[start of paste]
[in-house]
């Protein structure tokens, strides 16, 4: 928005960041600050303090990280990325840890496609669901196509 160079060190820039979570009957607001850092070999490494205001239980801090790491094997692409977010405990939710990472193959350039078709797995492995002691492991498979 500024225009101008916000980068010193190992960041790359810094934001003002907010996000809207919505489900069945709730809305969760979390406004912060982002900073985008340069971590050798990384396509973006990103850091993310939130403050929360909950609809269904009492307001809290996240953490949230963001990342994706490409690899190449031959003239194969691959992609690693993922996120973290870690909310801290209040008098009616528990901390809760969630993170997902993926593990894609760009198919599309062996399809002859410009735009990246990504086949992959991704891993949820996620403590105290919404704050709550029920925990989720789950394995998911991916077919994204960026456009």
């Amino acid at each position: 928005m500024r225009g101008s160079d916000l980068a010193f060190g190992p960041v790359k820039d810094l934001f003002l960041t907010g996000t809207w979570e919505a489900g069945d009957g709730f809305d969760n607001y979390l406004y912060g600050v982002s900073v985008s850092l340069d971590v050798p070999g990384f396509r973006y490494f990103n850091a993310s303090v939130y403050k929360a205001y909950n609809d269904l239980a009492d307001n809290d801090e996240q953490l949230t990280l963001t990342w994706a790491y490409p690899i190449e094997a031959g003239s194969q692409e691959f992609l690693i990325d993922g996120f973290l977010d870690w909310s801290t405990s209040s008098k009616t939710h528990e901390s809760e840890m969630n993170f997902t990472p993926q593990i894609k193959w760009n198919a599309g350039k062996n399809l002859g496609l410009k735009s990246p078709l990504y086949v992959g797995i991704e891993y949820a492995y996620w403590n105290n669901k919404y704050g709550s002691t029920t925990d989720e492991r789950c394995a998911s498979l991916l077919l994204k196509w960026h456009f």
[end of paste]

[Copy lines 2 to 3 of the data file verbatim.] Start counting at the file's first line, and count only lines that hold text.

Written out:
């Protein structure tokens, strides 16, 4: 928005960041600050303090990280990325840890496609669901196509 160079060190820039979570009957607001850092070999490494205001239980801090790491094997692409977010405990939710990472193959350039078709797995492995002691492991498979 500024225009101008916000980068010193190992960041790359810094934001003002907010996000809207919505489900069945709730809305969760979390406004912060982002900073985008340069971590050798990384396509973006990103850091993310939130403050929360909950609809269904009492307001809290996240953490949230963001990342994706490409690899190449031959003239194969691959992609690693993922996120973290870690909310801290209040008098009616528990901390809760969630993170997902993926593990894609760009198919599309062996399809002859410009735009990246990504086949992959991704891993949820996620403590105290919404704050709550029920925990989720789950394995998911991916077919994204960026456009």
């Amino acid at each position: 928005m500024r225009g101008s160079d916000l980068a010193f060190g190992p960041v790359k820039d810094l934001f003002l960041t907010g996000t809207w979570e919505a489900g069945d009957g709730f809305d969760n607001y979390l406004y912060g600050v982002s900073v985008s850092l340069d971590v050798p070999g990384f396509r973006y490494f990103n850091a993310s303090v939130y403050k929360a205001y909950n609809d269904l239980a009492d307001n809290d801090e996240q953490l949230t990280l963001t990342w994706a790491y490409p690899i190449e094997a031959g003239s194969q692409e691959f992609l690693i990325d993922g996120f973290l977010d870690w909310s801290t405990s209040s008098k009616t939710h528990e901390s809760e840890m969630n993170f997902t990472p993926q593990i894609k193959w760009n198919a599309g350039k062996n399809l002859g496609l410009k735009s990246p078709l990504y086949v992959g797995i991704e891993y949820a492995y996620w403590n105290n669901k919404y704050g709550s002691t029920t925990d989720e492991r789950c394995a998911s498979l991916l077919l994204k196509w960026h456009f």